Majority of those who attended ‘Conversations’ prior to Black Tie also participated in protest
Depending on whom you talk to, "Transgender Conversations" with openly gay Episcopal Bishop V. Gene Robinson Saturday, Nov. 22 either provided little closure for transgender activists upset with Robinson’s previous statements or it reassured them that he is a strong trans ally.
"After the conversation with Bishop Robinson, some are attending the [Black Tie] dinner, some are holding a prayer vigil, some are protesting," the Web site of one of the event’s organizers, Kelli Busey, stated.
At issue during the event sponsored by Dallas Transgender Advocates and Allies were Robinson’s September statements to Dallas Voice supporting the Human Rights Campaign’s decision to back a trans-less version of the federal Employment Non-Discrimination Act.
"It goes back to what I said about half a loaf and a whole loaf. The Human Rights Campaign has an enormous influence in Washington, and they’ve got considerable political savvy, and the fact of the matter is that a full LGBT bill simply would not have passed. And I don’t think we always have to hold out for the full loaf before moving forward. You get what you can accomplish and then continue to work for the rest of it," Robinson said.
Robinson’s position on ENDA didn’t become an issue until he agreed to accept an award at Black Tie, which lists HRC as its top beneficiary.
"We tried to focus ‘Transgender Conversations’ on being gender diverse in spiritual connections, but his response is something we struggled with addressing," Busey said.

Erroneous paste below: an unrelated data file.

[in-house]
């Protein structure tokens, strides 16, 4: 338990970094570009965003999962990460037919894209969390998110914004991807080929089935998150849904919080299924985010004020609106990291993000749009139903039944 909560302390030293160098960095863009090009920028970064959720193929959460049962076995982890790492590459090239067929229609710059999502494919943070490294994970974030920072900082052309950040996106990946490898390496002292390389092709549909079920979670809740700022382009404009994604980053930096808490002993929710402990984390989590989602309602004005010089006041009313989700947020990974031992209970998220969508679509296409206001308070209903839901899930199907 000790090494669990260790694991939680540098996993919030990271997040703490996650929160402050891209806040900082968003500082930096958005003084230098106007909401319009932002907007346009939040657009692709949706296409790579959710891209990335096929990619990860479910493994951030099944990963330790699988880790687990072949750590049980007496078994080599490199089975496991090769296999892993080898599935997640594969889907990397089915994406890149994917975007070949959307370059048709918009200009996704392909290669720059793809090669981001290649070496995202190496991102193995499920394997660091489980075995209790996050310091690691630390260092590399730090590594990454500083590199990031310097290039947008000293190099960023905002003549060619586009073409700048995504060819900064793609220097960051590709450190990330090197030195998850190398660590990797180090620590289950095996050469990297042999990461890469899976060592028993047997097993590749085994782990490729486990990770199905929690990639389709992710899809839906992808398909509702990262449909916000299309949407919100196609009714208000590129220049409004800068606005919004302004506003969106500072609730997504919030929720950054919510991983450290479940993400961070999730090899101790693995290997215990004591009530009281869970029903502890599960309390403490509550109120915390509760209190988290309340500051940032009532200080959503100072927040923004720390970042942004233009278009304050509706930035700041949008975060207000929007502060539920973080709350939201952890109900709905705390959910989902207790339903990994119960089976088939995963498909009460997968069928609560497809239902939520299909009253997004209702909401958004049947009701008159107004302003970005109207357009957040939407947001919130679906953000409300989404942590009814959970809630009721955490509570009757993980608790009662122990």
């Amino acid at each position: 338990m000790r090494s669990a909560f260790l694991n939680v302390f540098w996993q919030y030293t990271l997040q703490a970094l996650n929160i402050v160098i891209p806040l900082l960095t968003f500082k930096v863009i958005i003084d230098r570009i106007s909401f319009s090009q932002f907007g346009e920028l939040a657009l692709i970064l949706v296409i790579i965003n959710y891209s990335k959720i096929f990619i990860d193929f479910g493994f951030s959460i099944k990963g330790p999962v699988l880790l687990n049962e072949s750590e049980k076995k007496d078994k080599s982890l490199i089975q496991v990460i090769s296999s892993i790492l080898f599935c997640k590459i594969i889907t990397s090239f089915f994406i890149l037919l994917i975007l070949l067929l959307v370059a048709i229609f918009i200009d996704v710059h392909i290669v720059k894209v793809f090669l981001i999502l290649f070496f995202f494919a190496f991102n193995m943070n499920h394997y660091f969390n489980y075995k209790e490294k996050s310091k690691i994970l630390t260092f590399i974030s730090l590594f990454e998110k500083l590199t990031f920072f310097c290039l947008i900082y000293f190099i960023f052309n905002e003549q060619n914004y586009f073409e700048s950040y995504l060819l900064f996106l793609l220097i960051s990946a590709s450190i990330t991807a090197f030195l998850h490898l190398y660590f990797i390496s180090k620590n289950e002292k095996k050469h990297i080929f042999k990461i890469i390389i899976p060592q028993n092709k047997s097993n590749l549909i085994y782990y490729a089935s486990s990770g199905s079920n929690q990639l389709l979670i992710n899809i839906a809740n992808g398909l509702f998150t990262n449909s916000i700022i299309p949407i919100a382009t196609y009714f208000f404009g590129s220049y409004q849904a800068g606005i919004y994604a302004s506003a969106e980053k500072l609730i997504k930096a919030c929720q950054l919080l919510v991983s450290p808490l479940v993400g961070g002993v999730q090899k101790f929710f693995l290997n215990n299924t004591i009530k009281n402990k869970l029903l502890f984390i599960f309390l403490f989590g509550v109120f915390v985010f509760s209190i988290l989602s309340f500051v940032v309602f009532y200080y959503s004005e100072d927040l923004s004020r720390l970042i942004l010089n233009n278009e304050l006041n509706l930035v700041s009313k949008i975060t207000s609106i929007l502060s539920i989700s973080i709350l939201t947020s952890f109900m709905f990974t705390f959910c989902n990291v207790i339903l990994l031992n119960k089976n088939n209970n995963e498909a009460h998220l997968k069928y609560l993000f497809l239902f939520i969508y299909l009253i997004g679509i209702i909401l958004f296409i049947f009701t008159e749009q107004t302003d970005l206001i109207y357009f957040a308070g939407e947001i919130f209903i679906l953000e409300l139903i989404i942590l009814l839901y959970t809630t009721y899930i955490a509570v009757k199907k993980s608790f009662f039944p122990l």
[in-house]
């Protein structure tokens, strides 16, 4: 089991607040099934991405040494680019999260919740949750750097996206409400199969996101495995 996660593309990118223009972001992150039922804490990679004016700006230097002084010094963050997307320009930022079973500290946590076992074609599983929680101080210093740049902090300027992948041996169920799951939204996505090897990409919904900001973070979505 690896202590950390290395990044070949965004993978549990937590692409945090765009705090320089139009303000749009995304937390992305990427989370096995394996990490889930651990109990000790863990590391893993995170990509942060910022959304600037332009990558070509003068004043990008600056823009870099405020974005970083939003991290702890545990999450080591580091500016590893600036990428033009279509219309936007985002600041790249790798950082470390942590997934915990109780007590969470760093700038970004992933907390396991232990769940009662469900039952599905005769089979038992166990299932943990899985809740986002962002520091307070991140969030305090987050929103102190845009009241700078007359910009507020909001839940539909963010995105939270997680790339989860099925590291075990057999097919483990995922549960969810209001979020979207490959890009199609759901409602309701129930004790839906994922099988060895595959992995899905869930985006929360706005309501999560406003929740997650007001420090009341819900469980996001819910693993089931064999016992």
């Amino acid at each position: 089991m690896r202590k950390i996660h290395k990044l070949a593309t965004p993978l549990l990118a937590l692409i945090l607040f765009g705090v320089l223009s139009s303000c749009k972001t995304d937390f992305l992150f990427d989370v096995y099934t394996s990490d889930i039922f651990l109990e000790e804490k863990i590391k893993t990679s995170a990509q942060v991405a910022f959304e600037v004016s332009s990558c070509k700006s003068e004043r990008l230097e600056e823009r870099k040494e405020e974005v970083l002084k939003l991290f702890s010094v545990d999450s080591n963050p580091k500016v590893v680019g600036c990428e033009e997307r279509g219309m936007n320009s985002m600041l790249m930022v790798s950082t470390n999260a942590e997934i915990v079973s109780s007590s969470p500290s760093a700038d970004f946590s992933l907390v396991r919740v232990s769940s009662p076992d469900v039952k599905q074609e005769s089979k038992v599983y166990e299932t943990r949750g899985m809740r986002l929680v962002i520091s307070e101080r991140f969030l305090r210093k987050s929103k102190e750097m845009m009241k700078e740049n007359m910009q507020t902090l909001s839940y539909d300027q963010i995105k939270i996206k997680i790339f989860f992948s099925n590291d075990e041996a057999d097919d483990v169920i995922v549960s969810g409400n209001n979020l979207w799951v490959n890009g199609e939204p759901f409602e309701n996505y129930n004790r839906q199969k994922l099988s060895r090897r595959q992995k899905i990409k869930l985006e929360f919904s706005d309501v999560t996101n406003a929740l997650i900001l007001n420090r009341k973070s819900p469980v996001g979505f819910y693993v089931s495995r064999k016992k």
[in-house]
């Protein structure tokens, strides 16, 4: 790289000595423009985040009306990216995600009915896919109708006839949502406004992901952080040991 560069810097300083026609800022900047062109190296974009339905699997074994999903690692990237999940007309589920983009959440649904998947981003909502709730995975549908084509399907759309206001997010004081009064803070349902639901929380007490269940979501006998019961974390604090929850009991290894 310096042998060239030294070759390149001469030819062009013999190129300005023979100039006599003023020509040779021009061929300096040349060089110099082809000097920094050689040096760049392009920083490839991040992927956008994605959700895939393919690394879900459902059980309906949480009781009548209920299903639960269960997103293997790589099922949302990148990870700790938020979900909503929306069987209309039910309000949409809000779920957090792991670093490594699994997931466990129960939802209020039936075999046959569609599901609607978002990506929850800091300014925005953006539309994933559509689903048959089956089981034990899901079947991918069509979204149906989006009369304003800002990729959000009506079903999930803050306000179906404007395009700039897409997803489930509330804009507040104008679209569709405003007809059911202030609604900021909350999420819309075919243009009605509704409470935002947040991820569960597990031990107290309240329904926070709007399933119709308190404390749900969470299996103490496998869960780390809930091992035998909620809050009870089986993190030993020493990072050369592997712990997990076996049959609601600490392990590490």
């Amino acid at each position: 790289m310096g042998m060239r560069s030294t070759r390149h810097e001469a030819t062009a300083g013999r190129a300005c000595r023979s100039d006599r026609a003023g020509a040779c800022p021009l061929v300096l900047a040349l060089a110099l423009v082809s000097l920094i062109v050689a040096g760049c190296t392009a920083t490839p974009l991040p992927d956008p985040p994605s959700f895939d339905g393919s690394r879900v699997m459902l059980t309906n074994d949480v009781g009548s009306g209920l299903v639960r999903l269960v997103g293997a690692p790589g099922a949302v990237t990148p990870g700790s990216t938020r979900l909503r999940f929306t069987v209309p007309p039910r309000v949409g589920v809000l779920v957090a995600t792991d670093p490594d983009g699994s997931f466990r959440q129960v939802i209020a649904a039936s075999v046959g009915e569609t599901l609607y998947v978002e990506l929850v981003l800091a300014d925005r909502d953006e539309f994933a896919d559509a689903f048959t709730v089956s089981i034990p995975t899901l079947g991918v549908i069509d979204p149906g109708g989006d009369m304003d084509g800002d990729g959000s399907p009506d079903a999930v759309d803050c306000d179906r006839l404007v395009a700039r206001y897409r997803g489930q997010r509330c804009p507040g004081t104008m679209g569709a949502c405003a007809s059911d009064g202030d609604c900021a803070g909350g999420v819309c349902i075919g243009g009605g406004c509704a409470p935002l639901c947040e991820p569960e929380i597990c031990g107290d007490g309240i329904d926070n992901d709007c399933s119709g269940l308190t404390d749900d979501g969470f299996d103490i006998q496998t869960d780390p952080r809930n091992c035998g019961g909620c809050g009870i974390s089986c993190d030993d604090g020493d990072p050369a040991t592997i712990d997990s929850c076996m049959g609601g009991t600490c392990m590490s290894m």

"This is an acceptable response if you are saying, ‘Our boat is not big enough for everyone, so we are going to leave part of our population here and you’re safe and we’ll be back for you in a couple of days,’" she added. "But to us this is something we cannot understand. It’s one that results in our debt and lack of employment."
Participant Tina Seitz said she feels Robinson needed to learn more about the transgender community.
"I don’t think that he really was aware of the statistics involved, like over 50 percent of trans youth attempt suicide. Most of the violence against the transgender community is on the basis of gender expression," she said.
"After having explained that to him, looking at his reaction really indicated to me that he got it," Seitz said. "The outcome of it is that Bishop Robinson is much more of an ally now than he was before."
While things might have been smoothed over between the transgender community and Robinson, a protest outside Black Tie showed the community’s relationship with HRC is still strained.
The majority of those in attendance at "Transgender Conversations" also participated in the protest.
"HRC neglects the needs of everybody other than the affluent, white, gay male," Seitz said. "If you don’t fit into their social norms, then you are not represented.
"The only chance of rebuilding the damage would start with the HRC coming out publicly with an apology for backing down on ENDA. The trust can’t even start to be rebuilt until they do that."
But overall, organizers said the day’s events left more questions than answers.
"There was no closure," Busey said. "This is a conversation, what we consider to be a first hand shake — a very, very important one that we are grateful for — but there was no answer. This is a first step."
This article appeared in the Dallas Voice print edition November 28, 2008.